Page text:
The stock closed at $7.19 on Friday, down six cents in a generally up market.
As we've pointed out,* there is a gap on the chart dating to March 2009. Be careful.
If buying set stops at 25-30 cents below your entry price. If stopped out, the market is telling you that either the timing or the investment thesis is wrong.
Shares of the giant bank are down 46% this year, thanks to the housing mess and worries about a global slowdown. At their current level, that's all priced in and more.Previously:
Investors pulled their money out of Bank of America with both hands last week, driving the stock to its lowest level since March 2009, as concerns about a slowing economy rattled the banking industry, and lingering losses from loans it made during the housing bubble raised fears that the bank would need to raise additional capital.
At $7.19 apiece, Bank of America's shares are among the cheapest in the industry. They trade at just 57% of tangible book value and 4.9 times estimates for next year's earnings. If shares trade up to tangible book they'd be worth $12.65. Put a multiple of 10 on 2012 estimates and they're worth $14.70.
The bank has made some progress in cleaning up after the housing meltdown. It has bolstered reserves on its $939 billion loan portfolio to $37 billion. If loan performance doesn't get worse—a big if in many investors' minds—the bank won't have to increase those reserves and a major drag on earnings over the past few years will disappear.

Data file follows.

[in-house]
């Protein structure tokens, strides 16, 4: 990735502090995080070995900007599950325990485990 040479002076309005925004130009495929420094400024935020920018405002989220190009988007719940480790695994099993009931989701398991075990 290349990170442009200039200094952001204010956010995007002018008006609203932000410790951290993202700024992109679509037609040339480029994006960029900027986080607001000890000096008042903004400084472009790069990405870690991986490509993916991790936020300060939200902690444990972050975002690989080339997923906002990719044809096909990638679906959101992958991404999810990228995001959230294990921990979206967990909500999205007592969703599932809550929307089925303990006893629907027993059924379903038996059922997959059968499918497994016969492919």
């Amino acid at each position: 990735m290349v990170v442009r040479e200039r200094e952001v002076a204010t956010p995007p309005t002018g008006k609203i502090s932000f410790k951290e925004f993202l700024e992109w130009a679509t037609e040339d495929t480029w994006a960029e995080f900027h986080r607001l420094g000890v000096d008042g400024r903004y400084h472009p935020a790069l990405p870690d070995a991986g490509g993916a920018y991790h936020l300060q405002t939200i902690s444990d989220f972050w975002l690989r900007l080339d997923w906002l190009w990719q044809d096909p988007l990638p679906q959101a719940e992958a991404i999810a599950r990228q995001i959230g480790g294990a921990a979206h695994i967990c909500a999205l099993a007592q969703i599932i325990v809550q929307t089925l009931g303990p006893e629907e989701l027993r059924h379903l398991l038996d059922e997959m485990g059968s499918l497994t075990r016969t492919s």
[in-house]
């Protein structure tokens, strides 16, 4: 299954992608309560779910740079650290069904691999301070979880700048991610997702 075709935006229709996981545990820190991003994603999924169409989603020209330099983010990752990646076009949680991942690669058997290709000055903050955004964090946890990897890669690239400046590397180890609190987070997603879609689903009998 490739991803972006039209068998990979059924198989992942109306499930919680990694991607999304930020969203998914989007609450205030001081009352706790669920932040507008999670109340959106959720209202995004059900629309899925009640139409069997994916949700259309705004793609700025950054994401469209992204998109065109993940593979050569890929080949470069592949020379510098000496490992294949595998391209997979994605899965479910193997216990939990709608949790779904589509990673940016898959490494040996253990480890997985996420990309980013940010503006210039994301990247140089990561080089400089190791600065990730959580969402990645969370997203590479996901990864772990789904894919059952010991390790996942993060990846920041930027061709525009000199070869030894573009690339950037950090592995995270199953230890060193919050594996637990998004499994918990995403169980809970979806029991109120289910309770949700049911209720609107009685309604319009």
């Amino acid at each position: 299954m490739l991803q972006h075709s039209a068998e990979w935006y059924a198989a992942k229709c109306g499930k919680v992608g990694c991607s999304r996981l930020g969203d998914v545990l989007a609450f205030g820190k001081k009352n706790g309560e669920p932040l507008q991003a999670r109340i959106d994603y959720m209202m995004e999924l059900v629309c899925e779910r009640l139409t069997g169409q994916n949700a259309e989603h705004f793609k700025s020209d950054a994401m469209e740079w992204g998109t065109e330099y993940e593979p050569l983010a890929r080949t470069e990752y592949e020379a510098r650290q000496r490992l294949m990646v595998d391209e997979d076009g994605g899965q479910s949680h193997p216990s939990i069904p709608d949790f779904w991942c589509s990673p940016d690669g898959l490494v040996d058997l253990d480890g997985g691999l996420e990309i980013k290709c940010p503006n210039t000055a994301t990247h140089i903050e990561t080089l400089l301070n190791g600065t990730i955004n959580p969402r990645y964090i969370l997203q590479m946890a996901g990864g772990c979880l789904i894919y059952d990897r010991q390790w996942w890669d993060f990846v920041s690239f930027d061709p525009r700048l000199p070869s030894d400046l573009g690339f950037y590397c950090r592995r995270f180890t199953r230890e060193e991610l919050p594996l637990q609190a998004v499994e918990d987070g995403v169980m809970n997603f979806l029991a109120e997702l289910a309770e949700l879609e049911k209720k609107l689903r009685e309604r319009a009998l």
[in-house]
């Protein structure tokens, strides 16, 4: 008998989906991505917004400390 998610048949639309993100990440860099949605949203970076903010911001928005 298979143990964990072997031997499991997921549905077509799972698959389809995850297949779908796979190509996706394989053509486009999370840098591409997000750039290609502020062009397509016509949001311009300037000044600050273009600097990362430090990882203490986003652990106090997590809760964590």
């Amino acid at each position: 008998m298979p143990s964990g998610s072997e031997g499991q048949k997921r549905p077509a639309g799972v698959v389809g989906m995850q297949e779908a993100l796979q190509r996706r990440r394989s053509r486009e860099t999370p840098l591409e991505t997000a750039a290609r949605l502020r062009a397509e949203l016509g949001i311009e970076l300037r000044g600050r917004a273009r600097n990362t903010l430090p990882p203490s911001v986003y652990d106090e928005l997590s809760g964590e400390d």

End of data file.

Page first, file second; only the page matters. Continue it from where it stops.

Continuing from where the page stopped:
Bank of America (ticker: BAC) has also improved its liquidity and its capital, with $400 billion of cash and liquid assets on hand and $1 trillion in deposits. The bank's earnings power was apparent in its second quarter results. Outside the residential mortgage area, the bank's businesses generated roughly $6 billion of net income, and each enjoyed lower provisions for credit losses.
But the good news has been overshadowed by the bad: the European debt crisis, a chaotic stock market and fears about global growth, which pushed U.S. Treasury yields down. That's to say nothing of the heap of lawsuits stemming from the mortgage mess.
Low interest rates are hurting net interest income at all banks. And a faltering global economy could mean the industry underwrites fewer securities, trades less, makes fewer loans and facse higher-than-expected loan losses.
Matt O'Connor, an analyst at Deutsche Bank wrote in a note last week that his $1.35 earnings estimate for Bank of America in 2012 could fall by 47 cents and his $1.75 estimate for '13 could be too high by 96 cents. Betsy Graseck, Morgan Stanley's bank analyst, lowered her 2011 earnings estimate by six cents, to 76 cents a share and her 2012 estimate by 29 cents, to $1.53 a share. She lopped her bullish target price by $2, to $15....MORE
"S&P Spares the Banks From Downgrade" (BAC; C; JPM; WFC)
Where Would We Be Without Analysts? CLSA's Mike Mayo Cuts Bank of America to Underperform (BAC)
Bank of America in Deep Doo-doo: "Here Comes TARP 2: Bank Of America Implodes, At $6.87, BAC CDS Up 20% To 260 bps As Bankruptcy Contemplated" (BAC)
"Meanwhile, in Bank of America news" (BAC)
Remember "Is Bank of America At Risk of a Death Spiral? (BAC)"
Is Bank of America At Risk of a Death Spiral? (BAC)
The stock is down 30% in the 25 days since that first Death Spiral post.
As the retail guys say: "And if you annualize that, Mr. Big..."